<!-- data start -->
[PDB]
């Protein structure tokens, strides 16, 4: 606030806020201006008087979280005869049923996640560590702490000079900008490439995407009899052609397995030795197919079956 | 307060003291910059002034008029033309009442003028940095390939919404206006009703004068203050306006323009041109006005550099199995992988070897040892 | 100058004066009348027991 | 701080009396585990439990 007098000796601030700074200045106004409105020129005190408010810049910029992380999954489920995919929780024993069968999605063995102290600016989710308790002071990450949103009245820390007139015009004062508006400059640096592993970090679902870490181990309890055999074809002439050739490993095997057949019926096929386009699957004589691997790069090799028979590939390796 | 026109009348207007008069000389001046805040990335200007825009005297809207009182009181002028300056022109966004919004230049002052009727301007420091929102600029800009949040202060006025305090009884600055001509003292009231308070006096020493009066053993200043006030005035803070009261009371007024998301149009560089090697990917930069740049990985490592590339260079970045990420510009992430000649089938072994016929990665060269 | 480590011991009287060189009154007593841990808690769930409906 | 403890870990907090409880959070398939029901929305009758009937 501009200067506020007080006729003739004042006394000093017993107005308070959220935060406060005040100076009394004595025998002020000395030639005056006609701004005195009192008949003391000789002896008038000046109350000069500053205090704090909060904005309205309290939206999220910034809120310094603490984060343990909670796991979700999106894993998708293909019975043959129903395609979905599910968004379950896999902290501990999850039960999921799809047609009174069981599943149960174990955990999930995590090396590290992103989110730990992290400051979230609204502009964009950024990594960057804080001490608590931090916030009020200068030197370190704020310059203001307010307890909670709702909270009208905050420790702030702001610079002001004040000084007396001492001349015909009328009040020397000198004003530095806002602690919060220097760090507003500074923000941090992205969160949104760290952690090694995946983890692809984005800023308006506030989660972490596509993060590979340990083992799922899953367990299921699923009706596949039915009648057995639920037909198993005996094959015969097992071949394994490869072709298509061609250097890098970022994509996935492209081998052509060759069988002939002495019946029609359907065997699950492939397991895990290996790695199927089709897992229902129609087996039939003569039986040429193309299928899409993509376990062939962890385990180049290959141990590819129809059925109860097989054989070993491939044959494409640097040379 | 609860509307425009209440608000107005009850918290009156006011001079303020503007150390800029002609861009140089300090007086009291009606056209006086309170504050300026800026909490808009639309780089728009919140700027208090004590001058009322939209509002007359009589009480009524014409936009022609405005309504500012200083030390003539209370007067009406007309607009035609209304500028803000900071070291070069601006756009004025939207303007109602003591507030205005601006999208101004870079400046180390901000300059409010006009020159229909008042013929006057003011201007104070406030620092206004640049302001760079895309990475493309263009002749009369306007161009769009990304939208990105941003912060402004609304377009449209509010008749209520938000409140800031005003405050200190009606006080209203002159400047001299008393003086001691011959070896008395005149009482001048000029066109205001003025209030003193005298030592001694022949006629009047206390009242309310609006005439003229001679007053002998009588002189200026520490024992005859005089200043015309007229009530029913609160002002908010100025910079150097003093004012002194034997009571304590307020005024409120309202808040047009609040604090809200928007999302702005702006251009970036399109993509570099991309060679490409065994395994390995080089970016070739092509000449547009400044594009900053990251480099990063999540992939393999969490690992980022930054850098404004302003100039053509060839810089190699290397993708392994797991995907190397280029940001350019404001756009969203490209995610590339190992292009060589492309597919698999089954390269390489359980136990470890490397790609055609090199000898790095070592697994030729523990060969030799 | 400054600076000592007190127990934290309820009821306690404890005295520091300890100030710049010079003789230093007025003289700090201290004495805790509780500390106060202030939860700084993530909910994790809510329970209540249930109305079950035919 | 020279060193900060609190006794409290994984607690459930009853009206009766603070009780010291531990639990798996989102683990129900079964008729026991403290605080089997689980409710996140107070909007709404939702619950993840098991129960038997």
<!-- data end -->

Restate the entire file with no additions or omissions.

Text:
[PDB]
């Protein structure tokens, strides 16, 4: 606030806020201006008087979280005869049923996640560590702490000079900008490439995407009899052609397995030795197919079956 | 307060003291910059002034008029033309009442003028940095390939919404206006009703004068203050306006323009041109006005550099199995992988070897040892 | 100058004066009348027991 | 701080009396585990439990 007098000796601030700074200045106004409105020129005190408010810049910029992380999954489920995919929780024993069968999605063995102290600016989710308790002071990450949103009245820390007139015009004062508006400059640096592993970090679902870490181990309890055999074809002439050739490993095997057949019926096929386009699957004589691997790069090799028979590939390796 | 026109009348207007008069000389001046805040990335200007825009005297809207009182009181002028300056022109966004919004230049002052009727301007420091929102600029800009949040202060006025305090009884600055001509003292009231308070006096020493009066053993200043006030005035803070009261009371007024998301149009560089090697990917930069740049990985490592590339260079970045990420510009992430000649089938072994016929990665060269 | 480590011991009287060189009154007593841990808690769930409906 | 403890870990907090409880959070398939029901929305009758009937 501009200067506020007080006729003739004042006394000093017993107005308070959220935060406060005040100076009394004595025998002020000395030639005056006609701004005195009192008949003391000789002896008038000046109350000069500053205090704090909060904005309205309290939206999220910034809120310094603490984060343990909670796991979700999106894993998708293909019975043959129903395609979905599910968004379950896999902290501990999850039960999921799809047609009174069981599943149960174990955990999930995590090396590290992103989110730990992290400051979230609204502009964009950024990594960057804080001490608590931090916030009020200068030197370190704020310059203001307010307890909670709702909270009208905050420790702030702001610079002001004040000084007396001492001349015909009328009040020397000198004003530095806002602690919060220097760090507003500074923000941090992205969160949104760290952690090694995946983890692809984005800023308006506030989660972490596509993060590979340990083992799922899953367990299921699923009706596949039915009648057995639920037909198993005996094959015969097992071949394994490869072709298509061609250097890098970022994509996935492209081998052509060759069988002939002495019946029609359907065997699950492939397991895990290996790695199927089709897992229902129609087996039939003569039986040429193309299928899409993509376990062939962890385990180049290959141990590819129809059925109860097989054989070993491939044959494409640097040379 | 609860509307425009209440608000107005009850918290009156006011001079303020503007150390800029002609861009140089300090007086009291009606056209006086309170504050300026800026909490808009639309780089728009919140700027208090004590001058009322939209509002007359009589009480009524014409936009022609405005309504500012200083030390003539209370007067009406007309607009035609209304500028803000900071070291070069601006756009004025939207303007109602003591507030205005601006999208101004870079400046180390901000300059409010006009020159229909008042013929006057003011201007104070406030620092206004640049302001760079895309990475493309263009002749009369306007161009769009990304939208990105941003912060402004609304377009449209509010008749209520938000409140800031005003405050200190009606006080209203002159400047001299008393003086001691011959070896008395005149009482001048000029066109205001003025209030003193005298030592001694022949006629009047206390009242309310609006005439003229001679007053002998009588002189200026520490024992005859005089200043015309007229009530029913609160002002908010100025910079150097003093004012002194034997009571304590307020005024409120309202808040047009609040604090809200928007999302702005702006251009970036399109993509570099991309060679490409065994395994390995080089970016070739092509000449547009400044594009900053990251480099990063999540992939393999969490690992980022930054850098404004302003100039053509060839810089190699290397993708392994797991995907190397280029940001350019404001756009969203490209995610590339190992292009060589492309597919698999089954390269390489359980136990470890490397790609055609090199000898790095070592697994030729523990060969030799 | 400054600076000592007190127990934290309820009821306690404890005295520091300890100030710049010079003789230093007025003289700090201290004495805790509780500390106060202030939860700084993530909910994790809510329970209540249930109305079950035919 | 020279060193900060609190006794409290994984607690459930009853009206009766603070009780010291531990639990798996989102683990129900079964008729026991403290605080089997689980409710996140107070909007709404939702619950993840098991129960038997």